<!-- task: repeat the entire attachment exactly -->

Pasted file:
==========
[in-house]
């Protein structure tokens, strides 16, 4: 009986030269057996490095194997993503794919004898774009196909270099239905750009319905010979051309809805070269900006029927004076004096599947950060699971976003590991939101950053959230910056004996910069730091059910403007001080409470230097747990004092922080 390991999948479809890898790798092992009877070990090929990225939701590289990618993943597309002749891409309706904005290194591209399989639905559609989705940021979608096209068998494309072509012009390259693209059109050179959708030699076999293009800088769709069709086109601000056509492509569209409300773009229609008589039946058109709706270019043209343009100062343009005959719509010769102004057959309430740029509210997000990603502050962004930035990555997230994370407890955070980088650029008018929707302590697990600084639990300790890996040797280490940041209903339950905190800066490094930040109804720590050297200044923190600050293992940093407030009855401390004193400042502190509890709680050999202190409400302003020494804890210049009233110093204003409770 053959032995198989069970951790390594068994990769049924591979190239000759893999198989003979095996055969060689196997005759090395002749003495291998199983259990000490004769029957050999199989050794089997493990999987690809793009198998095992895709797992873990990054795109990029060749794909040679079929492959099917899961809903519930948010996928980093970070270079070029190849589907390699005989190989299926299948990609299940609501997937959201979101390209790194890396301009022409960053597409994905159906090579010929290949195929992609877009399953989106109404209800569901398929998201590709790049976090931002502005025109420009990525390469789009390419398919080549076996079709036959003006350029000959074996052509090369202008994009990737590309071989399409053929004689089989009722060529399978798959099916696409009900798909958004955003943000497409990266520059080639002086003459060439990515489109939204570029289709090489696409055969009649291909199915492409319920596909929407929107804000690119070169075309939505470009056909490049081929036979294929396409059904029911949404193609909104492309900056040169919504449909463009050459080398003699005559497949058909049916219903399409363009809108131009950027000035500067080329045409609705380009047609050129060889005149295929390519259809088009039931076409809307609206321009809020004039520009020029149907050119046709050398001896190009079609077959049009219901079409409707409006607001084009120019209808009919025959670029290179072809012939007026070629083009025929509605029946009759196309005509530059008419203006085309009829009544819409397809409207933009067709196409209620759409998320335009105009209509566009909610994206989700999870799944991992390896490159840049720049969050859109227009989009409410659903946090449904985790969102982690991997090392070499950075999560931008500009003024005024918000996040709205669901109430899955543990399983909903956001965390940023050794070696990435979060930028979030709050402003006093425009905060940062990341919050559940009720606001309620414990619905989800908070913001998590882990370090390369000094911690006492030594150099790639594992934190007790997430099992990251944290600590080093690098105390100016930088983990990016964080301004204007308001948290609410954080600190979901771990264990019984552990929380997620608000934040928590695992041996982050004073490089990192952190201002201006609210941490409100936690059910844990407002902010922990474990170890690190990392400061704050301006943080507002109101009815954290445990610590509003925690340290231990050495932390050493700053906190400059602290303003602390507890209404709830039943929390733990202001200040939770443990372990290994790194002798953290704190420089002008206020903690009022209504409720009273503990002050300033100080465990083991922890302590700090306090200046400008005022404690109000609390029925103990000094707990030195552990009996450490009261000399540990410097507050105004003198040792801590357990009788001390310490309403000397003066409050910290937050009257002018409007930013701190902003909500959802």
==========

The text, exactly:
[in-house]
């Protein structure tokens, strides 16, 4: 009986030269057996490095194997993503794919004898774009196909270099239905750009319905010979051309809805070269900006029927004076004096599947950060699971976003590991939101950053959230910056004996910069730091059910403007001080409470230097747990004092922080 390991999948479809890898790798092992009877070990090929990225939701590289990618993943597309002749891409309706904005290194591209399989639905559609989705940021979608096209068998494309072509012009390259693209059109050179959708030699076999293009800088769709069709086109601000056509492509569209409300773009229609008589039946058109709706270019043209343009100062343009005959719509010769102004057959309430740029509210997000990603502050962004930035990555997230994370407890955070980088650029008018929707302590697990600084639990300790890996040797280490940041209903339950905190800066490094930040109804720590050297200044923190600050293992940093407030009855401390004193400042502190509890709680050999202190409400302003020494804890210049009233110093204003409770 053959032995198989069970951790390594068994990769049924591979190239000759893999198989003979095996055969060689196997005759090395002749003495291998199983259990000490004769029957050999199989050794089997493990999987690809793009198998095992895709797992873990990054795109990029060749794909040679079929492959099917899961809903519930948010996928980093970070270079070029190849589907390699005989190989299926299948990609299940609501997937959201979101390209790194890396301009022409960053597409994905159906090579010929290949195929992609877009399953989106109404209800569901398929998201590709790049976090931002502005025109420009990525390469789009390419398919080549076996079709036959003006350029000959074996052509090369202008994009990737590309071989399409053929004689089989009722060529399978798959099916696409009900798909958004955003943000497409990266520059080639002086003459060439990515489109939204570029289709090489696409055969009649291909199915492409319920596909929407929107804000690119070169075309939505470009056909490049081929036979294929396409059904029911949404193609909104492309900056040169919504449909463009050459080398003699005559497949058909049916219903399409363009809108131009950027000035500067080329045409609705380009047609050129060889005149295929390519259809088009039931076409809307609206321009809020004039520009020029149907050119046709050398001896190009079609077959049009219901079409409707409006607001084009120019209808009919025959670029290179072809012939007026070629083009025929509605029946009759196309005509530059008419203006085309009829009544819409397809409207933009067709196409209620759409998320335009105009209509566009909610994206989700999870799944991992390896490159840049720049969050859109227009989009409410659903946090449904985790969102982690991997090392070499950075999560931008500009003024005024918000996040709205669901109430899955543990399983909903956001965390940023050794070696990435979060930028979030709050402003006093425009905060940062990341919050559940009720606001309620414990619905989800908070913001998590882990370090390369000094911690006492030594150099790639594992934190007790997430099992990251944290600590080093690098105390100016930088983990990016964080301004204007308001948290609410954080600190979901771990264990019984552990929380997620608000934040928590695992041996982050004073490089990192952190201002201006609210941490409100936690059910844990407002902010922990474990170890690190990392400061704050301006943080507002109101009815954290445990610590509003925690340290231990050495932390050493700053906190400059602290303003602390507890209404709830039943929390733990202001200040939770443990372990290994790194002798953290704190420089002008206020903690009022209504409720009273503990002050300033100080465990083991922890302590700090306090200046400008005022404690109000609390029925103990000094707990030195552990009996450490009261000399540990410097507050105004003198040792801590357990009788001390310490309403000397003066409050910290937050009257002018409007930013701190902003909500959802």